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Assessing Sexual Segregation in Deer

R. Terry Bowyer, Kelley M. Stewart, Scott A. Wolfe, Gail M. Blundell, Karin L. Lehmkuhl, Philip J. Joy, Thomas J. McDonough and John G. Kie
The Journal of Wildlife Management
Vol. 66, No. 2 (Apr., 2002), pp. 536-544
Published by: Wiley on behalf of the Wildlife Society
DOI: 10.2307/3803187
Stable URL: http://www.jstor.org/stable/3803187
Page Count: 9
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Assessing Sexual Segregation in Deer
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Abstract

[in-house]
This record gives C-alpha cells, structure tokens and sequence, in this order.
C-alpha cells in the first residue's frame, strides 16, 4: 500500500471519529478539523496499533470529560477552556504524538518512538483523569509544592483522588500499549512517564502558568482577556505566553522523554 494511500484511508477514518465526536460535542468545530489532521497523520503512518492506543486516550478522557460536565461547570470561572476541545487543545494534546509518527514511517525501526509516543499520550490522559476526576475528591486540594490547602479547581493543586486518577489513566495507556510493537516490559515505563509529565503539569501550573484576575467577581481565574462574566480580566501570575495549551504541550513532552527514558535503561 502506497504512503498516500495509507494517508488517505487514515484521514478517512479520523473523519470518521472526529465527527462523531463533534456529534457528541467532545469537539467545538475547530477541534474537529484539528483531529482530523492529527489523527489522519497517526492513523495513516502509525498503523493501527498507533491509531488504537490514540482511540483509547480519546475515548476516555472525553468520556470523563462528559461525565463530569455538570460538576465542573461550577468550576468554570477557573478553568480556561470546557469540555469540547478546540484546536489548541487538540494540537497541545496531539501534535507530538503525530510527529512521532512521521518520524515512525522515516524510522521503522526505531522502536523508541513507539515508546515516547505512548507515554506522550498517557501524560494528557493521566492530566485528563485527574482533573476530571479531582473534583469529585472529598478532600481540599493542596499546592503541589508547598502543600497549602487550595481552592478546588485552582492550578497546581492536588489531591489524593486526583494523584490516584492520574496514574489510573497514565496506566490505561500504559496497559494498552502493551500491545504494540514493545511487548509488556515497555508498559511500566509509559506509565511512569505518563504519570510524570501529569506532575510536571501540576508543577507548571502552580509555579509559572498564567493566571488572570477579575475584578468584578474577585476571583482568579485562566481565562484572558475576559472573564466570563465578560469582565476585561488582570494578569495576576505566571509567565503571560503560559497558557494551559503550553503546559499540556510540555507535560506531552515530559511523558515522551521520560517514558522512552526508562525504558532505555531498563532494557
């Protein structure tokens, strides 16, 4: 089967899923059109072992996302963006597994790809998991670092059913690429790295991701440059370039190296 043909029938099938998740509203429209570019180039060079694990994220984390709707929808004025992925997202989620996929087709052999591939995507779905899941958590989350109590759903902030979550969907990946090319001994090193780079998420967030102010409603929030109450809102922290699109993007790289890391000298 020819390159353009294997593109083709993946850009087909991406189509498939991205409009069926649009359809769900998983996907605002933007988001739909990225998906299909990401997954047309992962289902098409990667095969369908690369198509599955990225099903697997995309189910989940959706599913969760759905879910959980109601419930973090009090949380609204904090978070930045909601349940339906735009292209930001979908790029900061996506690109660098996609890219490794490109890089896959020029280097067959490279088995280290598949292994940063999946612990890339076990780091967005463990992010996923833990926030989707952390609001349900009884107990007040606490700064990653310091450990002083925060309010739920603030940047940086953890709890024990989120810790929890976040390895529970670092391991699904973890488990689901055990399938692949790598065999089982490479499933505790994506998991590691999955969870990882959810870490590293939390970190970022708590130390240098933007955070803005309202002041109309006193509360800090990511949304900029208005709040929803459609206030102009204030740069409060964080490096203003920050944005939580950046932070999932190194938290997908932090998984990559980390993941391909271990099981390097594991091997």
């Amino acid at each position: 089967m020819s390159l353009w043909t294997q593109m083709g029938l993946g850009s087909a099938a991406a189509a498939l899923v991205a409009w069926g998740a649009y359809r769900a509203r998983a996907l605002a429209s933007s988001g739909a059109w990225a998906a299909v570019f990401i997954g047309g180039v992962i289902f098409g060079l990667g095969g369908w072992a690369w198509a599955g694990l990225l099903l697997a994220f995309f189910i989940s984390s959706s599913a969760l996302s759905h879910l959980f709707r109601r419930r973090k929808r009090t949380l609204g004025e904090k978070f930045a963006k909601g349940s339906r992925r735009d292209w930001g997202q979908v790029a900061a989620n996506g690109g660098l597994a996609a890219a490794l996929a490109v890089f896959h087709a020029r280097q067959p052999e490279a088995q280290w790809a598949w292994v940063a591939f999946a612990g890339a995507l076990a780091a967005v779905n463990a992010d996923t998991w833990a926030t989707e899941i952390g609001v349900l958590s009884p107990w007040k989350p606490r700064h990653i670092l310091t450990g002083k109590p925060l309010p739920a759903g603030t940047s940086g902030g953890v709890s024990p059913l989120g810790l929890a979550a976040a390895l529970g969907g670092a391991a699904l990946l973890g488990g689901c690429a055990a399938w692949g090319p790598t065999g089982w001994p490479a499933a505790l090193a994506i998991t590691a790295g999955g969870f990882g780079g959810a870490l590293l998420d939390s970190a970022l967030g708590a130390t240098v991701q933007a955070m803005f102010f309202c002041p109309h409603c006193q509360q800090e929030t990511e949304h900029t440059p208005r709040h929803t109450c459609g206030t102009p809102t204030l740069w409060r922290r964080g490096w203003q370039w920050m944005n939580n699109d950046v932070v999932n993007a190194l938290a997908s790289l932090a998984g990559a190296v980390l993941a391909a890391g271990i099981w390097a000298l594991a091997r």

Sexual segregation in temperate and arctic ruminants is defined as the differential use of space by the sexes outside the mating season. This phenomenon is widespread among taxa, and is especially prevalent among sexually dimorphic deer (Cervidae). Understanding how different genders are distributed across the landscape and how to assess these spatial patterns is of theoretical and applied importance. We developed a simple model to evaluate effects of landscape grain (i.e., patch characteristics), sampling scale, and population density of deer on detection of sexual segregation. We created landscape maps of 2 areas in which landscape grain was changed while other landscape metrics (e.g., area, shape, and diversity) were held relatively constant. We created a high-density population of deer to emulate conditions near ecological carrying capacity (K), and a low-density population at

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